Ali Mohamadi Nasrabadi, Ana Maria Todea, Carmen Wolf, Tolga Demirel, David Habryka, Christof Asbach This email address is being protected from spambots. You need JavaScript enabled to view it. 

Air Quality & Filtration Unit, Institute of Energy and Environmental Technology e. V. (IUTA), Duisburg, Germany

Received: October 29, 2020
Revised: January 26, 2021
Accepted: February 6, 2021

 Copyright The Author(s). This is an open access article distributed under the terms of the Creative Commons Attribution License (CC BY 4.0), which permits unrestricted use, distribution, and reproduction in any medium, provided the original author and source are cited.

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Nasrabadi, A.M., Todea, A.M., Wolf, C.,Demirel, T., Habryka, D., Asbach, C. (2021). Investigation of the Effect of Aerosolized TiO2 Nanoparticles on the NO2 Concentrations under UVA Exposure . Aerosol Air Qual. Res. 21, 200612.


  • Effect of airborne TiO2 nanoparticles on NO2 has been investigated.
  • UVA intensity has dominant role on the uptake coefficient for low reactive surface.
  • Reactive surface area has higher effect on the uptake coefficient for low UVA intensity.
  • The uptake coefficient decreases with increasing exposure time.
  • Effect of relative humidity on uptake coefficient is small for high UVA exposure.


Engineered nanomaterials (ENM) are utilized and produced during many engineering processes. However, they may generate airborne nanoparticles during different phases of their life cycles. TiO2, which is known for its photocatalytic properties, especially in terms of degrading NO2, is one of the most widely produced ENM. Ambient NO2 stems mainly from vehicular and industrial combustion processes and potentially harms human health upon inhalation. This study investigated the photocatalytic reduction of NO2 due to varying concentrations of aerosolized TiO2 nanoparticles during varying levels of ultraviolet A (UVA) exposure. Additionally, we evaluated the effects of low (5%), moderate (35%), and high (70%) relative humidity. Our results demonstrated that the decrease in NO2 depended on both the TiO2 concentration and the UVA intensity. However, when the former was high (> 3.23E+06 cm3), the contribution of the latter was negligible. On the other hand, when the latter was high, the influence of the former was minimal. Furthermore, as the UVA exposure increased in duration, its effect became dominant over that of the TiO2 concentration. Finally, we found the relative humidity to be an insignificant factor during conditions with strong UVA (6328 W s m2).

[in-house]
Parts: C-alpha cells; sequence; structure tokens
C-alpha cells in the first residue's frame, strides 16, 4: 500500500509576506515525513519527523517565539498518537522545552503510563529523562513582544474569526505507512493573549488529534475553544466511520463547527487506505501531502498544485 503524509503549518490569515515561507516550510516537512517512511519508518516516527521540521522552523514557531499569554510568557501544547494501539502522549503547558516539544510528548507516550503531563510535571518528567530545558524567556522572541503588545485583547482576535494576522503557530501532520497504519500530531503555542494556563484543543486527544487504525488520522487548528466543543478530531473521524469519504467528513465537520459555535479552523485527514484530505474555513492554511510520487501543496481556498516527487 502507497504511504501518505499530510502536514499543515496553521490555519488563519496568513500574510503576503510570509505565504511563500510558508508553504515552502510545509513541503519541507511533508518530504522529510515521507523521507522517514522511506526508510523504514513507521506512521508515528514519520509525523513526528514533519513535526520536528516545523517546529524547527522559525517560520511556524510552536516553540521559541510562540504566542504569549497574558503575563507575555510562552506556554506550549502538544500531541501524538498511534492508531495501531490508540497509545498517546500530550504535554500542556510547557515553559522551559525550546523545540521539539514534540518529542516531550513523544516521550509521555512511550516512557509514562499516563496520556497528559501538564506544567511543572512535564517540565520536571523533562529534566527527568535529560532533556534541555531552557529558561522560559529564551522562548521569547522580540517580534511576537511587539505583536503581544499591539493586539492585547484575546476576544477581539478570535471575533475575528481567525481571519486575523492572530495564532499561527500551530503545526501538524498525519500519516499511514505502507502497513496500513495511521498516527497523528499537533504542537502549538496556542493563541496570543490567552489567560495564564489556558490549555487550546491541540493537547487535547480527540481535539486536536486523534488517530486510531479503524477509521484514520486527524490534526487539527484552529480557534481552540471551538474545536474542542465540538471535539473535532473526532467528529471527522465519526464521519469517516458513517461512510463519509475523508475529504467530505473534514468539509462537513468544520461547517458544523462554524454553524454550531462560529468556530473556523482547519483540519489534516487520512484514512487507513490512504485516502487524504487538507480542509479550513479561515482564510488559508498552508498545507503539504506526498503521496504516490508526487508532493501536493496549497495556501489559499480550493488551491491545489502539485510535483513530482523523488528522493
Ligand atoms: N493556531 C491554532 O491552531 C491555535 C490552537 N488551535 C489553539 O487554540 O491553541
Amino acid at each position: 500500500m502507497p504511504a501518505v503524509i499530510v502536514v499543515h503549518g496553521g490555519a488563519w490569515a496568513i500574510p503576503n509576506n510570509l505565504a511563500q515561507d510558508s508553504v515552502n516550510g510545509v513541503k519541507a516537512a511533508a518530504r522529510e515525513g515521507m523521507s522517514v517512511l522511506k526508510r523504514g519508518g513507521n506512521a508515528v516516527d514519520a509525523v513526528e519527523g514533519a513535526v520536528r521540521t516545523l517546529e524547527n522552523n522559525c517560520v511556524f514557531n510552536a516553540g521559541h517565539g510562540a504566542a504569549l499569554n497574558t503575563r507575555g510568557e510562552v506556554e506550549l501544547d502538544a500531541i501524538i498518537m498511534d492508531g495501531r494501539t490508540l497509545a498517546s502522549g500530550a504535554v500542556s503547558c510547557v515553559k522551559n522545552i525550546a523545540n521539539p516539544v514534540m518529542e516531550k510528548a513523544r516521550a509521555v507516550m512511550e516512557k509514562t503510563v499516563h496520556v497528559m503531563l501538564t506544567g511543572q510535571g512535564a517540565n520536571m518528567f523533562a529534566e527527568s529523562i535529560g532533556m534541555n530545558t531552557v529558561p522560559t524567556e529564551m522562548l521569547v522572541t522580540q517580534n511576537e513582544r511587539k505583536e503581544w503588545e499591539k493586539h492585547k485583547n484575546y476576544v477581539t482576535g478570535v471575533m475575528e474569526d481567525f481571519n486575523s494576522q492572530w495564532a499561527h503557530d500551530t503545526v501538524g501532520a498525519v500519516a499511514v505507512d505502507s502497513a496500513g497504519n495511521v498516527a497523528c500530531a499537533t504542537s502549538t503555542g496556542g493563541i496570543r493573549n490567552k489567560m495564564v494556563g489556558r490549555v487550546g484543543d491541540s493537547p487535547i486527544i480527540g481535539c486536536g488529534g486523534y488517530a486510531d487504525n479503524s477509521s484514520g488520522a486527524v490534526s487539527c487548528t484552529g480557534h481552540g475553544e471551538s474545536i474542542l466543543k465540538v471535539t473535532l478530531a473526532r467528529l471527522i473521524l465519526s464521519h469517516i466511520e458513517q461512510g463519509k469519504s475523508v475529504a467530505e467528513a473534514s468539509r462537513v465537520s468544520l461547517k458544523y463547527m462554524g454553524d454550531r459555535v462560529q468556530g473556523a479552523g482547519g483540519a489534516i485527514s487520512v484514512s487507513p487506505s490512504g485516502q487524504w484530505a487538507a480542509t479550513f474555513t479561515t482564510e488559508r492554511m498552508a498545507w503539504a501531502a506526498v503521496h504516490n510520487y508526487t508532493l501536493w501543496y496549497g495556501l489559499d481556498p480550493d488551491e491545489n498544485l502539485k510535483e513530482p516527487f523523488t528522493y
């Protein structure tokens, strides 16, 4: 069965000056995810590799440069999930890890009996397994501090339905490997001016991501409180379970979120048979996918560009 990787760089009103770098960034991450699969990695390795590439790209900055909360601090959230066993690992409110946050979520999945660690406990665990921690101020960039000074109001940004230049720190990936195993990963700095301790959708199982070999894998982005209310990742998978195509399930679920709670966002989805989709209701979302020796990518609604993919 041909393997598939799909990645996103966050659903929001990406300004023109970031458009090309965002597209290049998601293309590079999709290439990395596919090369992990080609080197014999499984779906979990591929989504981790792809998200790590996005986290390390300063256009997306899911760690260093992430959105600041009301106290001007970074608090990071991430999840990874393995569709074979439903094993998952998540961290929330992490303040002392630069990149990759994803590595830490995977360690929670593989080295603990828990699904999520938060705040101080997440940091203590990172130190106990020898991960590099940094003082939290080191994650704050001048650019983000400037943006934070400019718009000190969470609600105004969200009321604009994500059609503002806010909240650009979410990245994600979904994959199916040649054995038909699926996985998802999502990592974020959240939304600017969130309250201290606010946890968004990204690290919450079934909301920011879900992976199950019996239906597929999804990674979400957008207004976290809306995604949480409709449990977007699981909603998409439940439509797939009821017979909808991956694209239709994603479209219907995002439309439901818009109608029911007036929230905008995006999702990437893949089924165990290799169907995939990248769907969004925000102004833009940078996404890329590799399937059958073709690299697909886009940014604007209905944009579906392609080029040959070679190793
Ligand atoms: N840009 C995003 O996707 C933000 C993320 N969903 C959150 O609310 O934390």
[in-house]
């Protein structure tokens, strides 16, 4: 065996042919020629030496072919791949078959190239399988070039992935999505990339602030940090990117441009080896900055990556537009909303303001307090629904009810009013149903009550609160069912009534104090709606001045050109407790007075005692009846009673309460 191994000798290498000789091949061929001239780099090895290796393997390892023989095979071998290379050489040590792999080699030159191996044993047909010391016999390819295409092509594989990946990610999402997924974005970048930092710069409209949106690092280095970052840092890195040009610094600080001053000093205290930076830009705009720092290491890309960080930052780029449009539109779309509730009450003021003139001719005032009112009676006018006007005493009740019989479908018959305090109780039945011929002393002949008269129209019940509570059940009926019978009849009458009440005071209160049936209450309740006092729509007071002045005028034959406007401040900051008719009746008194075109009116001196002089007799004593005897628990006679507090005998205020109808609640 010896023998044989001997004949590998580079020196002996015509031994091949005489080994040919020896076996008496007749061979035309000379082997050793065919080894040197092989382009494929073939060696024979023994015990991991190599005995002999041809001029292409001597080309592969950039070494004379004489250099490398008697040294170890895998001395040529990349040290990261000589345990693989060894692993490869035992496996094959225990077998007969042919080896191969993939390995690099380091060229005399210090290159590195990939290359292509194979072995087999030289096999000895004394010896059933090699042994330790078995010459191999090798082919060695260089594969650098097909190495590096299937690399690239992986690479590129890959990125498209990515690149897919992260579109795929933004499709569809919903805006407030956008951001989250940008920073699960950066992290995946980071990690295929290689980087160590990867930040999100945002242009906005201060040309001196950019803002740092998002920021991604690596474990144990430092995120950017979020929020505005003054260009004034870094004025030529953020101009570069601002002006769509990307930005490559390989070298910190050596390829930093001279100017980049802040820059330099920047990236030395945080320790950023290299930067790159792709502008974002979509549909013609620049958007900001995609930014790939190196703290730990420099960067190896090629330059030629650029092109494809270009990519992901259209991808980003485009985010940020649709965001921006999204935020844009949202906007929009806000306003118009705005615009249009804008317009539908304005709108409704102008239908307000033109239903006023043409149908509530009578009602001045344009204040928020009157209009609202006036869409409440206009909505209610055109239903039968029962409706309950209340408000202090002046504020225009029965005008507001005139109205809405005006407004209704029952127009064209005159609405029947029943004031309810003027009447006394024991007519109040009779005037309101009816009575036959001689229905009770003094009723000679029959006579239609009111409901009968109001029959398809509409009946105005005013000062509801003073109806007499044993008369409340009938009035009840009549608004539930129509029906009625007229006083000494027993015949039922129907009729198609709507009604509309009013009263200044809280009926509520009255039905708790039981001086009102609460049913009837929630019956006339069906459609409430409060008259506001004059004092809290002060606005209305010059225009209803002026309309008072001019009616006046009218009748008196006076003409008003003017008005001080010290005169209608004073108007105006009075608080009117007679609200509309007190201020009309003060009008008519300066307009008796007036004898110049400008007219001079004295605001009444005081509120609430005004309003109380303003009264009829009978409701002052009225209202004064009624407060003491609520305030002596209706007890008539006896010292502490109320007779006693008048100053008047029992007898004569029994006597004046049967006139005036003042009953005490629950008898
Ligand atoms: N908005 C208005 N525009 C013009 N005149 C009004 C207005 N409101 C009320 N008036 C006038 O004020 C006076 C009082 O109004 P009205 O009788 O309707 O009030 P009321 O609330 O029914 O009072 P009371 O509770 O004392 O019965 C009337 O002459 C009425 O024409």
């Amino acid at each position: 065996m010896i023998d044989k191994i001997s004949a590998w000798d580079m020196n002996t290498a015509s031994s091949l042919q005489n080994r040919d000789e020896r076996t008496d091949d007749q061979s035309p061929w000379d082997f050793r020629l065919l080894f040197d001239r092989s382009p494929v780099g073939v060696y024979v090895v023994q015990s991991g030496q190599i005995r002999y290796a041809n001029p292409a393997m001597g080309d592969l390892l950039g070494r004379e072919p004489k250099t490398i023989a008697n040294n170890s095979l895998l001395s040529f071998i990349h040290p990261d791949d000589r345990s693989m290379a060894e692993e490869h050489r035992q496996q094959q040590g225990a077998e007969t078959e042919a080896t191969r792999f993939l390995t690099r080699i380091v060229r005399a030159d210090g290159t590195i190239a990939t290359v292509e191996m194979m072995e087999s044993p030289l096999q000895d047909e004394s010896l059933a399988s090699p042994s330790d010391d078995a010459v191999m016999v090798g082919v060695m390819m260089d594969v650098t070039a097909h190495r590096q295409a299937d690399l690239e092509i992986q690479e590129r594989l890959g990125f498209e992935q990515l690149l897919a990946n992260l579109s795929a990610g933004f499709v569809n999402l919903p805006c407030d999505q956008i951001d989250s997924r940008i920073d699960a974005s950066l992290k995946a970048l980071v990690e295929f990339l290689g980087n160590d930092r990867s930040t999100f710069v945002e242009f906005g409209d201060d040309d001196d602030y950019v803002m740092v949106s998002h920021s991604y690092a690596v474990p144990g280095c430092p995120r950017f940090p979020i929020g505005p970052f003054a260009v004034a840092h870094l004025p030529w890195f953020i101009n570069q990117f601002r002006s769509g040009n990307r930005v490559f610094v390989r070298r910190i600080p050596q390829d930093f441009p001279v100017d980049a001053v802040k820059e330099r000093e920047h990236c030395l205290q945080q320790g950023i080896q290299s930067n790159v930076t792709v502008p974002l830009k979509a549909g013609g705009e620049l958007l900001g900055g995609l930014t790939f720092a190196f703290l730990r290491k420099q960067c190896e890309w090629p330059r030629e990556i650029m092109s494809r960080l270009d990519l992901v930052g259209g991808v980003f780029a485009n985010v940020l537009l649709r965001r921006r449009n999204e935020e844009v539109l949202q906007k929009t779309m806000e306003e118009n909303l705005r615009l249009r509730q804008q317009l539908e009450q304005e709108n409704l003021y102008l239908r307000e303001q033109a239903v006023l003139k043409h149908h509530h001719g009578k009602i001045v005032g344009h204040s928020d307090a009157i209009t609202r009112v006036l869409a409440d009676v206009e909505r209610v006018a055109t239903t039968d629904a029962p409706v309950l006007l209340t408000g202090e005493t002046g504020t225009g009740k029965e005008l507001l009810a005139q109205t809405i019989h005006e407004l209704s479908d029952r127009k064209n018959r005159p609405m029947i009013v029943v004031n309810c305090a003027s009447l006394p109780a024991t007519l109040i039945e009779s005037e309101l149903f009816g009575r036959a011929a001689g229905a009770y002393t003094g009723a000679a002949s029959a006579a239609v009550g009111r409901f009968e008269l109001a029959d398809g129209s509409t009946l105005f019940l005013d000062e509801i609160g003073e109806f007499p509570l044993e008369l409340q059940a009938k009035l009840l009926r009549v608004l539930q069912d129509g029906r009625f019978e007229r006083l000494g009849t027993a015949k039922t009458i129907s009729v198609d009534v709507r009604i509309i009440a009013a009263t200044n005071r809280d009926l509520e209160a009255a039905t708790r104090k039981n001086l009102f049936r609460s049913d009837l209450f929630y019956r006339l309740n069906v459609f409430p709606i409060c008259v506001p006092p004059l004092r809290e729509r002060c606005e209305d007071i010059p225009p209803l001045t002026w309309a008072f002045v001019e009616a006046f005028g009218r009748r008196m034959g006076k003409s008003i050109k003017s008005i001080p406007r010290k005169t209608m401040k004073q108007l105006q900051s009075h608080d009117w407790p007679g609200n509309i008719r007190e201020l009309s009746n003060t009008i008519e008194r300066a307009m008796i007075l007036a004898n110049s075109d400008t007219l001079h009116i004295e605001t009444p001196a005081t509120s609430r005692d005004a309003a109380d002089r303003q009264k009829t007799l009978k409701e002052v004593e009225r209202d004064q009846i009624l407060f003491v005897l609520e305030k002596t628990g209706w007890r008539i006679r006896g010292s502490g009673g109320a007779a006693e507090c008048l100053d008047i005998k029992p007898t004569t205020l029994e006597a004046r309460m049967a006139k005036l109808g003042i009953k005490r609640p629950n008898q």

Keywords: TiO2 aerosolized nanoparticles, NO2 reduction, UVA exposure, Uptake coefficient


Engineered nanomaterials (ENM) can be released to the environment, including the atmosphere, during many instances throughout the product life cycle (Gottschalk et al., 2011). They can be released into the air, e.g., with the flue gas from an industrial facility where they are produced or processed, during mechanical treatment of a composite with embedded ENM (e.g., sanding of a coating) or during waste incineration. Once airborne, due to their small size and low inertia, ENM can easily disperse over long distances from their emission sources. Only little is known about the release of ENM to the atmospheric environment (John et al., 2017). It was estimated that the amount of ENM used in different industrial applications would rise up to 1,663,000 tons by 2020. Keller et al. (2013) reported that 0.1–1.5% of produced ENM are estimated to be released into the atmosphere during their life cycle. While airborne, ENM may interact with gaseous components of the air and affect atmospheric chemistry. Due to the generally high surface-area-to-mass ratio of ENM, even rather low mass concentrations of ENM may have a stronger effect on atmospheric chemistry than their larger counterparts.